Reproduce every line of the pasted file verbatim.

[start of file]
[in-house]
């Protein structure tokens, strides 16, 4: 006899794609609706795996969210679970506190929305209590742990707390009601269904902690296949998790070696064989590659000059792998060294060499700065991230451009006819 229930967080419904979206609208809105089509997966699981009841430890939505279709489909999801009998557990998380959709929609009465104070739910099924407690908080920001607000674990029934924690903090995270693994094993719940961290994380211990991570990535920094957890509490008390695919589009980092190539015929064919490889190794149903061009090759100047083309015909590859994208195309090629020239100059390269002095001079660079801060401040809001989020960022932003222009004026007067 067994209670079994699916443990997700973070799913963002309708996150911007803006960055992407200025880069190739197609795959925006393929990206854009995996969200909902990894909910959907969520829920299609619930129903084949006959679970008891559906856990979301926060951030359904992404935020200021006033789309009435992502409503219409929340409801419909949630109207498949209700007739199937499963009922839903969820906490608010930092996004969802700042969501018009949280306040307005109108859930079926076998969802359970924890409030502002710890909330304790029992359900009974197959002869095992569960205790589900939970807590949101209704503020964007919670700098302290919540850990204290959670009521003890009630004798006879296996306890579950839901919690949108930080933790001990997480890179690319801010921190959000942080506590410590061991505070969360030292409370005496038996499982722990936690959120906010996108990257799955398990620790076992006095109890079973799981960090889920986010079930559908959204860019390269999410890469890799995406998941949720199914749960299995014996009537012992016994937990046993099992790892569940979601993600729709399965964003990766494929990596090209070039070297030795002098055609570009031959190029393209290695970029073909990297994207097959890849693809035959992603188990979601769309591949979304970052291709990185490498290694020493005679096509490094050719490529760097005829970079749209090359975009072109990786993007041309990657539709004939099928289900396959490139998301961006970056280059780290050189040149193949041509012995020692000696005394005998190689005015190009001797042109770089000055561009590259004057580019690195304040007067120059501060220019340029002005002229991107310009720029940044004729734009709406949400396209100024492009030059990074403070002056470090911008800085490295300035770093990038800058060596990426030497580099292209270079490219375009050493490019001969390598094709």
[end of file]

[in-house]
């Protein structure tokens, strides 16, 4: 006899794609609706795996969210679970506190929305209590742990707390009601269904902690296949998790070696064989590659000059792998060294060499700065991230451009006819 229930967080419904979206609208809105089509997966699981009841430890939505279709489909999801009998557990998380959709929609009465104070739910099924407690908080920001607000674990029934924690903090995270693994094993719940961290994380211990991570990535920094957890509490008390695919589009980092190539015929064919490889190794149903061009090759100047083309015909590859994208195309090629020239100059390269002095001079660079801060401040809001989020960022932003222009004026007067 067994209670079994699916443990997700973070799913963002309708996150911007803006960055992407200025880069190739197609795959925006393929990206854009995996969200909902990894909910959907969520829920299609619930129903084949006959679970008891559906856990979301926060951030359904992404935020200021006033789309009435992502409503219409929340409801419909949630109207498949209700007739199937499963009922839903969820906490608010930092996004969802700042969501018009949280306040307005109108859930079926076998969802359970924890409030502002710890909330304790029992359900009974197959002869095992569960205790589900939970807590949101209704503020964007919670700098302290919540850990204290959670009521003890009630004798006879296996306890579950839901919690949108930080933790001990997480890179690319801010921190959000942080506590410590061991505070969360030292409370005496038996499982722990936690959120906010996108990257799955398990620790076992006095109890079973799981960090889920986010079930559908959204860019390269999410890469890799995406998941949720199914749960299995014996009537012992016994937990046993099992790892569940979601993600729709399965964003990766494929990596090209070039070297030795002098055609570009031959190029393209290695970029073909990297994207097959890849693809035959992603188990979601769309591949979304970052291709990185490498290694020493005679096509490094050719490529760097005829970079749209090359975009072109990786993007041309990657539709004939099928289900396959490139998301961006970056280059780290050189040149193949041509012995020692000696005394005998190689005015190009001797042109770089000055561009590259004057580019690195304040007067120059501060220019340029002005002229991107310009720029940044004729734009709406949400396209100024492009030059990074403070002056470090911008800085490295300035770093990038800058060596990426030497580099292209270079490219375009050493490019001969390598094709």